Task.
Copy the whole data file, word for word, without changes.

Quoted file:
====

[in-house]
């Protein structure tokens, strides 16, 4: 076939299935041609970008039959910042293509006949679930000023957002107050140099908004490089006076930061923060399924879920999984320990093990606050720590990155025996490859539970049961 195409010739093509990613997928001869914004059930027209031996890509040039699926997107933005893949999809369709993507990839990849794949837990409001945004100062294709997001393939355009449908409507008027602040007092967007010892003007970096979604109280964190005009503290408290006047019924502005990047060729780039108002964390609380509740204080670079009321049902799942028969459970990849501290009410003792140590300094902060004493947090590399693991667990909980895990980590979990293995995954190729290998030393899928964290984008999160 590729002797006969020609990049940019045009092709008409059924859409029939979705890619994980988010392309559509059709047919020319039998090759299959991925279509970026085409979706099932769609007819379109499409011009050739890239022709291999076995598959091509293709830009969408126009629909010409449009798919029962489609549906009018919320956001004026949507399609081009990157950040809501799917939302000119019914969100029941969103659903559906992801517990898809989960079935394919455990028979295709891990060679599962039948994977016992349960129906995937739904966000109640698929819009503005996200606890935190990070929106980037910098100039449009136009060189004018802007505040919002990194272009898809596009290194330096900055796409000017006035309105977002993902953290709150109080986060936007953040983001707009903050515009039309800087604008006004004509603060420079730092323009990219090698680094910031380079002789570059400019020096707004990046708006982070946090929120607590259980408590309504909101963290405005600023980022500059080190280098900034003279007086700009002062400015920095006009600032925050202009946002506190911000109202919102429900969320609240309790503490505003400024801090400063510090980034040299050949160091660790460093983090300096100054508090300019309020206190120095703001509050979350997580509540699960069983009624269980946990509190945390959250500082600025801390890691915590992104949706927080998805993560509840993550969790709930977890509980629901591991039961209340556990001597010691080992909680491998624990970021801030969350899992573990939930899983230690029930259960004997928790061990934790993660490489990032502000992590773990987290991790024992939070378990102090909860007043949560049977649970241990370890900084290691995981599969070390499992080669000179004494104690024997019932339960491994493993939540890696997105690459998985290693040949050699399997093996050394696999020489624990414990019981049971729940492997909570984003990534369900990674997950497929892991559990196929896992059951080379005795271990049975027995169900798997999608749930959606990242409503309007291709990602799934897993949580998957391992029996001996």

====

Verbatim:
[in-house]
């Protein structure tokens, strides 16, 4: 076939299935041609970008039959910042293509006949679930000023957002107050140099908004490089006076930061923060399924879920999984320990093990606050720590990155025996490859539970049961 195409010739093509990613997928001869914004059930027209031996890509040039699926997107933005893949999809369709993507990839990849794949837990409001945004100062294709997001393939355009449908409507008027602040007092967007010892003007970096979604109280964190005009503290408290006047019924502005990047060729780039108002964390609380509740204080670079009321049902799942028969459970990849501290009410003792140590300094902060004493947090590399693991667990909980895990980590979990293995995954190729290998030393899928964290984008999160 590729002797006969020609990049940019045009092709008409059924859409029939979705890619994980988010392309559509059709047919020319039998090759299959991925279509970026085409979706099932769609007819379109499409011009050739890239022709291999076995598959091509293709830009969408126009629909010409449009798919029962489609549906009018919320956001004026949507399609081009990157950040809501799917939302000119019914969100029941969103659903559906992801517990898809989960079935394919455990028979295709891990060679599962039948994977016992349960129906995937739904966000109640698929819009503005996200606890935190990070929106980037910098100039449009136009060189004018802007505040919002990194272009898809596009290194330096900055796409000017006035309105977002993902953290709150109080986060936007953040983001707009903050515009039309800087604008006004004509603060420079730092323009990219090698680094910031380079002789570059400019020096707004990046708006982070946090929120607590259980408590309504909101963290405005600023980022500059080190280098900034003279007086700009002062400015920095006009600032925050202009946002506190911000109202919102429900969320609240309790503490505003400024801090400063510090980034040299050949160091660790460093983090300096100054508090300019309020206190120095703001509050979350997580509540699960069983009624269980946990509190945390959250500082600025801390890691915590992104949706927080998805993560509840993550969790709930977890509980629901591991039961209340556990001597010691080992909680491998624990970021801030969350899992573990939930899983230690029930259960004997928790061990934790993660490489990032502000992590773990987290991790024992939070378990102090909860007043949560049977649970241990370890900084290691995981599969070390499992080669000179004494104690024997019932339960491994493993939540890696997105690459998985290693040949050699399997093996050394696999020489624990414990019981049971729940492997909570984003990534369900990674997950497929892991559990196929896992059951080379005795271990049975027995169900798997999608749930959606990242409503309007291709990602799934897993949580998957391992029996001996």